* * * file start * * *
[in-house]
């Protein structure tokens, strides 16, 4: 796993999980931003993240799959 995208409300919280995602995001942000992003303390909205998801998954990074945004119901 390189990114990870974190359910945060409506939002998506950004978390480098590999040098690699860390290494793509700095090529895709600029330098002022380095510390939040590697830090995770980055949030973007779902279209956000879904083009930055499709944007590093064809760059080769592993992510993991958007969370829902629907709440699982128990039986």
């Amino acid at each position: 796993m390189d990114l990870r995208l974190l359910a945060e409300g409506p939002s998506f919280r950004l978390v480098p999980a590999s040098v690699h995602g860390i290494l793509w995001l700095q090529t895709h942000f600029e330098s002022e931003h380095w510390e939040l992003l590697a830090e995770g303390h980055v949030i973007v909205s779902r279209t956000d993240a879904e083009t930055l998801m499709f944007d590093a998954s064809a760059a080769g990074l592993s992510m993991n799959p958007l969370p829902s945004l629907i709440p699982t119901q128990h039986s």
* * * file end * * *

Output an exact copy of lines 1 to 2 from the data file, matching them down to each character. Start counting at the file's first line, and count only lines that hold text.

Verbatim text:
[in-house]
């Protein structure tokens, strides 16, 4: 796993999980931003993240799959 995208409300919280995602995001942000992003303390909205998801998954990074945004119901 390189990114990870974190359910945060409506939002998506950004978390480098590999040098690699860390290494793509700095090529895709600029330098002022380095510390939040590697830090995770980055949030973007779902279209956000879904083009930055499709944007590093064809760059080769592993992510993991958007969370829902629907709440699982128990039986």